Compiled by WILLIAM WILSON QUINN
San Antonio, Texas: Turning Stone Press, 2020. 91 pp., paper, $18.95.
There is something to be said about the power of small spiritual books, particularly ones that condense some aspect of the Ageless Wisdom and deliver it with the intensity of a carefully distilled essence. One of these, The Chela’s Handbook, offers a straight arrow into the heart of discipleship.
As stated in Mabel Collins’ The Idyll of the White Lotus, Theosophy postulates that “the soul of man [and woman] is immortal, and its future is the future of a thing whose growth and splendor has no limit.” Somewhere along this endless process, we become fully human. We reach a level of conscious unfoldment, also called enlightenment, in which all our dormant spiritual potentialities bloom into full splendor. At this point there seems to be a choice. Either we continue that process of expansion no longer associated with humanity, or we become a bodhisattva, a human being who, after reaching nirvana, keeps her or his physical body to assist humanity in the arduous process of awakening.
A few of these enlightened beings, also called adepts or Mahatmas, had a major role in launching the Theosophical Society and finding the most suitable people for this task. As part of that plan, a great amount of correspondence took place between these adepts and the candidates who appeared to have the qualities required for this endeavor.
The Chela’s Handbook is a compilation of excerpts from the letters between three of those Mahatmas and a handful of Theosophical pioneers. The power of this work lies in the fact that the quotes relate exclusively to discipleship: chela is a Sanskrit word for pupil or disciple.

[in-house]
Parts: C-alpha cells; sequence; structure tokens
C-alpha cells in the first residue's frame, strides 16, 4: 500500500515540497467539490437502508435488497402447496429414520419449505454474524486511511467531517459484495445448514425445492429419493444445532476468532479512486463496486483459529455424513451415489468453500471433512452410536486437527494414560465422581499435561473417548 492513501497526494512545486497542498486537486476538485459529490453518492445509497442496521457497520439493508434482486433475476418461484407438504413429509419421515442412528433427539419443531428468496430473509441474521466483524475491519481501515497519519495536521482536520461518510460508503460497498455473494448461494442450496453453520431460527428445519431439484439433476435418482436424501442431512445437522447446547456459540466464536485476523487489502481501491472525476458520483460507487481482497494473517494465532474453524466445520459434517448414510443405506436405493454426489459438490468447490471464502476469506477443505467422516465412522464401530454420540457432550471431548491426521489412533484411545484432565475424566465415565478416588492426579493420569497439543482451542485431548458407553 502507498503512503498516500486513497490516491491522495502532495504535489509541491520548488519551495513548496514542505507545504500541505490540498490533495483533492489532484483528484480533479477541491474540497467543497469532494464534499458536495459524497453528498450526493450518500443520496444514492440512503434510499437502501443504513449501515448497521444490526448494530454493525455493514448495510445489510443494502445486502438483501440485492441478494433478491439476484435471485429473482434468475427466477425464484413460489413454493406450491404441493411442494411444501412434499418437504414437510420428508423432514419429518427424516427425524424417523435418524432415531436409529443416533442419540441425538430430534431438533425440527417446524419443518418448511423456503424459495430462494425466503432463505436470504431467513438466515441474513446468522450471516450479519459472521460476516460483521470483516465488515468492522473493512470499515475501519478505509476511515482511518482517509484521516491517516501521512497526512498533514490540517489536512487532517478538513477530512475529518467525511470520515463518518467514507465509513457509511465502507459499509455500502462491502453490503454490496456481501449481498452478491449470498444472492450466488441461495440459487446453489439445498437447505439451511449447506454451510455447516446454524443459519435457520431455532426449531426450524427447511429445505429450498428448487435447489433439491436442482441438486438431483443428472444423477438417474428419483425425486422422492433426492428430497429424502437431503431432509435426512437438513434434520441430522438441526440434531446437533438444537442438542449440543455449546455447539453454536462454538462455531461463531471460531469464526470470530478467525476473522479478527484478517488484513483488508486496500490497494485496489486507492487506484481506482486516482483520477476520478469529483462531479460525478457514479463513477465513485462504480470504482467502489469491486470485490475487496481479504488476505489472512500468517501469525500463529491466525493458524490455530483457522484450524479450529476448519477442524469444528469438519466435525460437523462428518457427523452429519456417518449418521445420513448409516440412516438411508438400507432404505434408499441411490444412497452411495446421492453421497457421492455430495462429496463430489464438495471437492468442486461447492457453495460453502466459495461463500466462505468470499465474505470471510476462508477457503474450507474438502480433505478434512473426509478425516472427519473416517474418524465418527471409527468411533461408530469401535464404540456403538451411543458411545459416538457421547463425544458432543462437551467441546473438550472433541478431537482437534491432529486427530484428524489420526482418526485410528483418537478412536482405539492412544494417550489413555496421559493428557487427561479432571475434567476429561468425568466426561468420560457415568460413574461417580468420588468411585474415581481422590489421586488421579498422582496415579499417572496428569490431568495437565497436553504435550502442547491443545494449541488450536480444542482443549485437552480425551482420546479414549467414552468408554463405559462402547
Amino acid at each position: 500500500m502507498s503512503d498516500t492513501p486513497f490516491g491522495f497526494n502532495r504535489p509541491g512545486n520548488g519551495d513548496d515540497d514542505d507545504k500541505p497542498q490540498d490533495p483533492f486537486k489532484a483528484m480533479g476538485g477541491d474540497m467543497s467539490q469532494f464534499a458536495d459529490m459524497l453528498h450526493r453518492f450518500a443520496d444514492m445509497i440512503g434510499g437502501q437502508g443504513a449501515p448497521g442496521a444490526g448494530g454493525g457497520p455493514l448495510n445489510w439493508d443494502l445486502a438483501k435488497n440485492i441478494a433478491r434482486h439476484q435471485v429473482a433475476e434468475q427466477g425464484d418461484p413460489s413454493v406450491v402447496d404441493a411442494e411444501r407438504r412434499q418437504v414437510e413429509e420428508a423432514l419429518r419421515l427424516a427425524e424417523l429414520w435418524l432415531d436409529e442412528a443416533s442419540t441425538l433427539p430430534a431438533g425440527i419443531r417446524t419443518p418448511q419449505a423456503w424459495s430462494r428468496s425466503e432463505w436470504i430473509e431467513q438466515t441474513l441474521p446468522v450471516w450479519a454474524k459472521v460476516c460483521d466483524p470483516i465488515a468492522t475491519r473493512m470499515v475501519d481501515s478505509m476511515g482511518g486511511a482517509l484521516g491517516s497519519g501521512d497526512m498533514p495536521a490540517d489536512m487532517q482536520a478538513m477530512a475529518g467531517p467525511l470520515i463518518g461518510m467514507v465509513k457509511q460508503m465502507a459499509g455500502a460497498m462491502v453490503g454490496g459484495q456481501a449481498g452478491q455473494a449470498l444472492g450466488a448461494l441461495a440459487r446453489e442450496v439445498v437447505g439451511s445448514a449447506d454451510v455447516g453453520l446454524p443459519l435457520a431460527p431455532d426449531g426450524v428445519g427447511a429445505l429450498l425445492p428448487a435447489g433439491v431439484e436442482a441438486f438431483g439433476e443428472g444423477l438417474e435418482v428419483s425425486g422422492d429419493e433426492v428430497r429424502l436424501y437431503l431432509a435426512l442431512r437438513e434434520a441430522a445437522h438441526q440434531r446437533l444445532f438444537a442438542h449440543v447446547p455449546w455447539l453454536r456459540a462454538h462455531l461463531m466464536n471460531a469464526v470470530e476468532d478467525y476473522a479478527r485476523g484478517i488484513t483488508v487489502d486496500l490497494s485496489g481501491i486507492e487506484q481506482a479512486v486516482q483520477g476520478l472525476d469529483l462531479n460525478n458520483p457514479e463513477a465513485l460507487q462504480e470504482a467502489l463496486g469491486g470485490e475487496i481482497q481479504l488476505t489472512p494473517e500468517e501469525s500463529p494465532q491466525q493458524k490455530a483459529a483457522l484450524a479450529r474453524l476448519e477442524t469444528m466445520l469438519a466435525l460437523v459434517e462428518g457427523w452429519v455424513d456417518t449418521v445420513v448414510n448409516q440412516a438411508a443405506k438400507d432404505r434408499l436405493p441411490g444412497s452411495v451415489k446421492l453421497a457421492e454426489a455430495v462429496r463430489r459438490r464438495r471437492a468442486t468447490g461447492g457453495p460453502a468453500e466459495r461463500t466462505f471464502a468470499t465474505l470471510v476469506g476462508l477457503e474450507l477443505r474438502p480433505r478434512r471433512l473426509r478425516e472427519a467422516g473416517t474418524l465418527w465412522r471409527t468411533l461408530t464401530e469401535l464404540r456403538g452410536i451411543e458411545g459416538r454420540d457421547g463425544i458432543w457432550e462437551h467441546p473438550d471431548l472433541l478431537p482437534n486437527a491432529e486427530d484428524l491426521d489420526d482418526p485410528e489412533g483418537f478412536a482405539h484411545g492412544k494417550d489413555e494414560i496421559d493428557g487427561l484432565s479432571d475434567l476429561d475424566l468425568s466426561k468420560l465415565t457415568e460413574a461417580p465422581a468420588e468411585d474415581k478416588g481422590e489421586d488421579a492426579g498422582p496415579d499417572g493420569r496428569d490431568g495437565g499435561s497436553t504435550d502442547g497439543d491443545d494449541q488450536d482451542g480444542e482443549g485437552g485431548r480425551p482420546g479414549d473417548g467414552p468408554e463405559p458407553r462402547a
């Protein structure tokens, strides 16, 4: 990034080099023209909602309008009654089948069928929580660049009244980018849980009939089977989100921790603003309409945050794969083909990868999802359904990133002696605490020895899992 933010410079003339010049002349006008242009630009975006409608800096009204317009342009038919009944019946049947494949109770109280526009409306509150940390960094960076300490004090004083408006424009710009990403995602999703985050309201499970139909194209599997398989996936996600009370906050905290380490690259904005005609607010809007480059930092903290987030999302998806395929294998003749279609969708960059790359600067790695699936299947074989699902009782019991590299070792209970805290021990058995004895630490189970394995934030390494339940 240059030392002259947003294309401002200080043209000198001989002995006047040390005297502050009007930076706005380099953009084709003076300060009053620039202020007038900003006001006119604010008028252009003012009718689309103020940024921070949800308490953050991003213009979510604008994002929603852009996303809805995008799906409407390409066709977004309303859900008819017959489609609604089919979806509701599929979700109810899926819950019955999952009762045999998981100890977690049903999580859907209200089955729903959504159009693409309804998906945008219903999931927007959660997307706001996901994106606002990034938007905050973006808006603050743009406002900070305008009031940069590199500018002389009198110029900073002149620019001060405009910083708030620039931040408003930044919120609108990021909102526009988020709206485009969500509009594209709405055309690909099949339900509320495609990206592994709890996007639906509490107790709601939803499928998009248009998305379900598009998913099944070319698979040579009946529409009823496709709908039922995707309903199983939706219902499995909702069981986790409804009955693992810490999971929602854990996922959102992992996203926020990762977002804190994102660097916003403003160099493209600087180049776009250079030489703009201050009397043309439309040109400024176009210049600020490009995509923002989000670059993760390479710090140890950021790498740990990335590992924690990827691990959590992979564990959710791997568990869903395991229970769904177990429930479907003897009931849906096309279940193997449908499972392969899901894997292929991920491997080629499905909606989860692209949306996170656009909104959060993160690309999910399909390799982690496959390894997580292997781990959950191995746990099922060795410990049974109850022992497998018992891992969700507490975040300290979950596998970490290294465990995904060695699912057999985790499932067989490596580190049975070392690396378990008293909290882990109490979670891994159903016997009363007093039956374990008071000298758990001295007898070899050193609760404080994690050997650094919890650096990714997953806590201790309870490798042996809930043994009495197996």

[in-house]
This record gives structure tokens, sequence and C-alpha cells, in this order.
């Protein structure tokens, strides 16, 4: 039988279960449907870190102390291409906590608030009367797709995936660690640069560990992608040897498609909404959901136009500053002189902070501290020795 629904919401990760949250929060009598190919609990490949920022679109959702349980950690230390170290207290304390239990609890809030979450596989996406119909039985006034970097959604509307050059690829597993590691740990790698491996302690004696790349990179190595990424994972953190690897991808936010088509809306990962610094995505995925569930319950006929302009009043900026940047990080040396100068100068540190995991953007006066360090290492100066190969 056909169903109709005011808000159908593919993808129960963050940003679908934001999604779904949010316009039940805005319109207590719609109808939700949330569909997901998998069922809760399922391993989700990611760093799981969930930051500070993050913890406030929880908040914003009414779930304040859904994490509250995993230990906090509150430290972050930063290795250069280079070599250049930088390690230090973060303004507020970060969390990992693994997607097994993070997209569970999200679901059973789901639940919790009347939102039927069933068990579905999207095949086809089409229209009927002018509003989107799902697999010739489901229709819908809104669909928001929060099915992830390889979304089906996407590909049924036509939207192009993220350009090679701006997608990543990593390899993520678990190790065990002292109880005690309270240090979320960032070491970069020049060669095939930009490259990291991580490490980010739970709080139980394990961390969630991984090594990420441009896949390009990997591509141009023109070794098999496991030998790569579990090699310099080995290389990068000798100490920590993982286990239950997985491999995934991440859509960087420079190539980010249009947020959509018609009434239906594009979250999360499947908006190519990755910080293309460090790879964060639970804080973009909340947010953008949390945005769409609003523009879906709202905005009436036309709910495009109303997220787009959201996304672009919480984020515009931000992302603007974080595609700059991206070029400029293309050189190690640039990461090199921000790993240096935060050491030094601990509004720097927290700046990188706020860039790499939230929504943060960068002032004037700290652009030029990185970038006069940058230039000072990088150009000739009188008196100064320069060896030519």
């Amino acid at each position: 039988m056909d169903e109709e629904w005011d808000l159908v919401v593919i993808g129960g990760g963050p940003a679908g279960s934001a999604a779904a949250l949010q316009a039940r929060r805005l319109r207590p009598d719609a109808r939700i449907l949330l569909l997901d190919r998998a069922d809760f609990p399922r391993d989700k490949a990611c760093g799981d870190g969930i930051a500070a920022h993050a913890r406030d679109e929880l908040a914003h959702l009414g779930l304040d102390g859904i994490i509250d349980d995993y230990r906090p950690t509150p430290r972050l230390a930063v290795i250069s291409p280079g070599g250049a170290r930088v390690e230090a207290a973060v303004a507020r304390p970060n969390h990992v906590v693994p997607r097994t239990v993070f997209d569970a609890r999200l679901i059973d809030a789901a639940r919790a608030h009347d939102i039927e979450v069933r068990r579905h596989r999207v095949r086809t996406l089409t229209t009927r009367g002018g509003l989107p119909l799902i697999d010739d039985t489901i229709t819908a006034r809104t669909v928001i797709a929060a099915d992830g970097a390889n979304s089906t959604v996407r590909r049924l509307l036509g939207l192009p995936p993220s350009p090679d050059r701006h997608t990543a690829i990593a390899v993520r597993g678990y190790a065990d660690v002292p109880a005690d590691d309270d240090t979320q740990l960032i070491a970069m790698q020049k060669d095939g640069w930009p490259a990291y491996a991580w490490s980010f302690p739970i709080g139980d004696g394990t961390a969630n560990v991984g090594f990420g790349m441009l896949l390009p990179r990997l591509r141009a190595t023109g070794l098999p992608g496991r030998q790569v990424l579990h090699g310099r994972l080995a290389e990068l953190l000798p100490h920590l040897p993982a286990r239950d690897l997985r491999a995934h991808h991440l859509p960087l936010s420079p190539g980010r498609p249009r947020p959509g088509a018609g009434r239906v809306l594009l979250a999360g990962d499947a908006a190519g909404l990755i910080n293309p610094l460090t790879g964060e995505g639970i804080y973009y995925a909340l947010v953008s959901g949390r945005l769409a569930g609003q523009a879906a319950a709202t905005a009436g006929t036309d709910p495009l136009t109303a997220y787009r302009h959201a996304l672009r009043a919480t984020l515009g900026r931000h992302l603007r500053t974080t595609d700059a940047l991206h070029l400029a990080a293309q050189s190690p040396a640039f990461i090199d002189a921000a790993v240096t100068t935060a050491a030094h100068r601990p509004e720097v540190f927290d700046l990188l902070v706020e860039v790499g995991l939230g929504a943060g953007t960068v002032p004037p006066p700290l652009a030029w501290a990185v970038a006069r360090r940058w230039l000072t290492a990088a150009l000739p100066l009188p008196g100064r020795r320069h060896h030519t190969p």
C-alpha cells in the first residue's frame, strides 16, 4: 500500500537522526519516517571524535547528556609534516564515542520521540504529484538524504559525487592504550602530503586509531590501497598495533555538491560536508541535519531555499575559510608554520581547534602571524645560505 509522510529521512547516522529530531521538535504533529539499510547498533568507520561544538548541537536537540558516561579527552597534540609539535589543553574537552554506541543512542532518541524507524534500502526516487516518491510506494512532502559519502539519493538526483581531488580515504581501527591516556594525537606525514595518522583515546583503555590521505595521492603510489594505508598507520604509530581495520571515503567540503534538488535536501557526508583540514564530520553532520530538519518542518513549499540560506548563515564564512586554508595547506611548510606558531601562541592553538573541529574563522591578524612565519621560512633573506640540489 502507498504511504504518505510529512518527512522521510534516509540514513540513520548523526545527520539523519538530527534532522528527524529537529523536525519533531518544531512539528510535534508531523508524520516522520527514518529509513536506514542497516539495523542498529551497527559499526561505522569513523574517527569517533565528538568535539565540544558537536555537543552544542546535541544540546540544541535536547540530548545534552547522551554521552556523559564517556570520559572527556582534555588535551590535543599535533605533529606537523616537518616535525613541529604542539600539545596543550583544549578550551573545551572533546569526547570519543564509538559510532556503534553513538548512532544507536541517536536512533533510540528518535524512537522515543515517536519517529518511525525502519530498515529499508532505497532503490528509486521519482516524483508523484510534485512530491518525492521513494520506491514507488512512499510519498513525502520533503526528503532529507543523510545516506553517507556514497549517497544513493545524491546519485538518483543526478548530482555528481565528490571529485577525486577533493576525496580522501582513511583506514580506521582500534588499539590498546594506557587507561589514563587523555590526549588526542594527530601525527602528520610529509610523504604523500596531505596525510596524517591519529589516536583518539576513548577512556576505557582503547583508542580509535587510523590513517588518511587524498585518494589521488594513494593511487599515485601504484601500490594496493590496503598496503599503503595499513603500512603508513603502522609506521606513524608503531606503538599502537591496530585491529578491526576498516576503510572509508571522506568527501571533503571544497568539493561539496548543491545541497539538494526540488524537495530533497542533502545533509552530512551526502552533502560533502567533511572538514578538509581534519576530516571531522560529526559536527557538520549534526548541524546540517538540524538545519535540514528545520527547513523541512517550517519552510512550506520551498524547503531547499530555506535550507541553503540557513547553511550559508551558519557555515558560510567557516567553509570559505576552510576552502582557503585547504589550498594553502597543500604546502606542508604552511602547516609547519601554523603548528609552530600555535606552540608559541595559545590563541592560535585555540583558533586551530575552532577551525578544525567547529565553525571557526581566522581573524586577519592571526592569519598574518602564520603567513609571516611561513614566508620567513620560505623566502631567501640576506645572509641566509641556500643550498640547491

Although most of these letters have been in print for almost a century, many people have felt discouraged from reading them because of the copious references to specific circumstances and problems the Society was facing at the time, scattering the teaching somewhat among secondary details. The Chela’s Handbook not only rescues the pearls hidden in the correspondence but collects them from different publications, dividing them into five subsections.
As the compiler himself points out, “for the serious seeker this book should not be viewed as a substitute for reading the letters,” but the selection of quotes is still a useful tool both for research and inspiration. At the bottom of each excerpt, the reader will find the name of the recipient and sender; the date and number of the letter; and the publication and page in which it can be found for further study. Although the internal drama of the time may seem irrelevant, it can provide insights on the many facets and pitfalls of the probationary path, which leads toward chelaship.
One could fairly ask, why is this book relevant to me? What does discipleship have to do with my life and its problems? From a certain perspective, everything. Our life at this point in time is a reflection of what it was, and what we do today becomes our future. The obstacles we face on the path now are not fundamentally different from the ones we will face in the future. The context may change and the intensity may vary, but the root causes are the same and will not go away until we patiently remove them.
Discipleship is full of dangers and hardships. It is an accelerated journey, a voluntary sacrifice. As one of the Masters wrote, “Chelaship unveils the inner man [or woman] and draws forth the dormant vices as well as the dormant virtue,” which explains why so many have failed. Those who succeed are propelled by an unswerving selflessness and a childlike purity.
This compilation is especially inspiring in that it reveals the unusual spiritual heights of the early members of the Theosophical Society and how many of their achievements and failures could have been part of the tests they underwent as chelas. Eternal gratitude to them for forging the path for us.
Juliana Cesano is manager of the Quest Book Shop. She lectures and teaches regularly for the TSA.